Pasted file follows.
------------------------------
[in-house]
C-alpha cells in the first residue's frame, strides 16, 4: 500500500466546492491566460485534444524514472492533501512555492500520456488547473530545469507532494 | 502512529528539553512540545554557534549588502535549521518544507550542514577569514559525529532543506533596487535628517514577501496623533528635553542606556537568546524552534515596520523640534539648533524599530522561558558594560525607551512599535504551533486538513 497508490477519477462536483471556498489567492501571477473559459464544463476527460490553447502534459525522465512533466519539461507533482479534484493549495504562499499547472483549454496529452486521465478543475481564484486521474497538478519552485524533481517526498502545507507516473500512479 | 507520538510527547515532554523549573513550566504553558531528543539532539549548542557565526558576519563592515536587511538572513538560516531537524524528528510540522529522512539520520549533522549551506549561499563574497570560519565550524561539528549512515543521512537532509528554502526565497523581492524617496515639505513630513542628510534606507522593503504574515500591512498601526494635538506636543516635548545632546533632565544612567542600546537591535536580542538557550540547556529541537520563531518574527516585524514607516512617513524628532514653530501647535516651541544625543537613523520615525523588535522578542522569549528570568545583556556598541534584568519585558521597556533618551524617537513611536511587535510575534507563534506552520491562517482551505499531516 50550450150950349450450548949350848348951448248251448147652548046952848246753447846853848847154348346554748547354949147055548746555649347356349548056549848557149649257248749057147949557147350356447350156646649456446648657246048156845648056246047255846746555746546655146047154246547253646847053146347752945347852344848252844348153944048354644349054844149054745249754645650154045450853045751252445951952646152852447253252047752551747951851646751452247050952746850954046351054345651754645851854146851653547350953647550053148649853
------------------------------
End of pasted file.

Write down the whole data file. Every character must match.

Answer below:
[in-house]
C-alpha cells in the first residue's frame, strides 16, 4: 500500500466546492491566460485534444524514472492533501512555492500520456488547473530545469507532494 | 502512529528539553512540545554557534549588502535549521518544507550542514577569514559525529532543506533596487535628517514577501496623533528635553542606556537568546524552534515596520523640534539648533524599530522561558558594560525607551512599535504551533486538513 497508490477519477462536483471556498489567492501571477473559459464544463476527460490553447502534459525522465512533466519539461507533482479534484493549495504562499499547472483549454496529452486521465478543475481564484486521474497538478519552485524533481517526498502545507507516473500512479 | 507520538510527547515532554523549573513550566504553558531528543539532539549548542557565526558576519563592515536587511538572513538560516531537524524528528510540522529522512539520520549533522549551506549561499563574497570560519565550524561539528549512515543521512537532509528554502526565497523581492524617496515639505513630513542628510534606507522593503504574515500591512498601526494635538506636543516635548545632546533632565544612567542600546537591535536580542538557550540547556529541537520563531518574527516585524514607516512617513524628532514653530501647535516651541544625543537613523520615525523588535522578542522569549528570568545583556556598541534584568519585558521597556533618551524617537513611536511587535510575534507563534506552520491562517482551505499531516 50550450150950349450450548949350848348951448248251448147652548046952848246753447846853848847154348346554748547354949147055548746555649347356349548056549848557149649257248749057147949557147350356447350156646649456446648657246048156845648056246047255846746555746546655146047154246547253646847053146347752945347852344848252844348153944048354644349054844149054745249754645650154045450853045751252445951952646152852447253252047752551747951851646751452247050952746850954046351054345651754645851854146851653547350953647550053148649853